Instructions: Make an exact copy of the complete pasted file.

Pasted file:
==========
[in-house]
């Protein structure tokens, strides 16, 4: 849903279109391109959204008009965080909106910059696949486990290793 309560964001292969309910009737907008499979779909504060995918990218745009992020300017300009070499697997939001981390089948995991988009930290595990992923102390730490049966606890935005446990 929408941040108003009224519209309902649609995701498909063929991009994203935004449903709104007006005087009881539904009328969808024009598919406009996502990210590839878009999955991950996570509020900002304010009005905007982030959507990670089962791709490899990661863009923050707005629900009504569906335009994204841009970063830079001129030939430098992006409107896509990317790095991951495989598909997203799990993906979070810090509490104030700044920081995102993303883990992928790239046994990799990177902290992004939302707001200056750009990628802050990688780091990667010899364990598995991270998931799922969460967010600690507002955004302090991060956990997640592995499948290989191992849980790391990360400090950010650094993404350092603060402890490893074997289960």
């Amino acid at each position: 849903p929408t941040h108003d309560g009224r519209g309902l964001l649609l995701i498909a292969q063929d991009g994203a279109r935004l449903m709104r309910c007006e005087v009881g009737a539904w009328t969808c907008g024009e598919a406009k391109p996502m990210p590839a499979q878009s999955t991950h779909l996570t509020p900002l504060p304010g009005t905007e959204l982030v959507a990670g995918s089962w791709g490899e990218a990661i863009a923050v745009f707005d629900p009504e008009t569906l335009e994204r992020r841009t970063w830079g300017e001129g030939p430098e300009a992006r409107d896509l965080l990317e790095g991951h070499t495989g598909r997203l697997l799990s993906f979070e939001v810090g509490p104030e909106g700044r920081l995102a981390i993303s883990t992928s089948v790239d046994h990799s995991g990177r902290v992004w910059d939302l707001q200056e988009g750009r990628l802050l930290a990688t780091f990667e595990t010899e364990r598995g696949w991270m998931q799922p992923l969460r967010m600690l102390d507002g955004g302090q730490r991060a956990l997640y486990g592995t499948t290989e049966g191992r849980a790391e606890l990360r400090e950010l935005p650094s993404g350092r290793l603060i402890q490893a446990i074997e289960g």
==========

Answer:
[in-house]
């Protein structure tokens, strides 16, 4: 849903279109391109959204008009965080909106910059696949486990290793 309560964001292969309910009737907008499979779909504060995918990218745009992020300017300009070499697997939001981390089948995991988009930290595990992923102390730490049966606890935005446990 929408941040108003009224519209309902649609995701498909063929991009994203935004449903709104007006005087009881539904009328969808024009598919406009996502990210590839878009999955991950996570509020900002304010009005905007982030959507990670089962791709490899990661863009923050707005629900009504569906335009994204841009970063830079001129030939430098992006409107896509990317790095991951495989598909997203799990993906979070810090509490104030700044920081995102993303883990992928790239046994990799990177902290992004939302707001200056750009990628802050990688780091990667010899364990598995991270998931799922969460967010600690507002955004302090991060956990997640592995499948290989191992849980790391990360400090950010650094993404350092603060402890490893074997289960």
């Amino acid at each position: 849903p929408t941040h108003d309560g009224r519209g309902l964001l649609l995701i498909a292969q063929d991009g994203a279109r935004l449903m709104r309910c007006e005087v009881g009737a539904w009328t969808c907008g024009e598919a406009k391109p996502m990210p590839a499979q878009s999955t991950h779909l996570t509020p900002l504060p304010g009005t905007e959204l982030v959507a990670g995918s089962w791709g490899e990218a990661i863009a923050v745009f707005d629900p009504e008009t569906l335009e994204r992020r841009t970063w830079g300017e001129g030939p430098e300009a992006r409107d896509l965080l990317e790095g991951h070499t495989g598909r997203l697997l799990s993906f979070e939001v810090g509490p104030e909106g700044r920081l995102a981390i993303s883990t992928s089948v790239d046994h990799s995991g990177r902290v992004w910059d939302l707001q200056e988009g750009r990628l802050l930290a990688t780091f990667e595990t010899e364990r598995g696949w991270m998931q799922p992923l969460r967010m600690l102390d507002g955004g302090q730490r991060a956990l997640y486990g592995t499948t290989e049966g191992r849980a790391e606890l990360r400090e950010l935005p650094s993404g350092r290793l603060i402890q490893a446990i074997e289960g």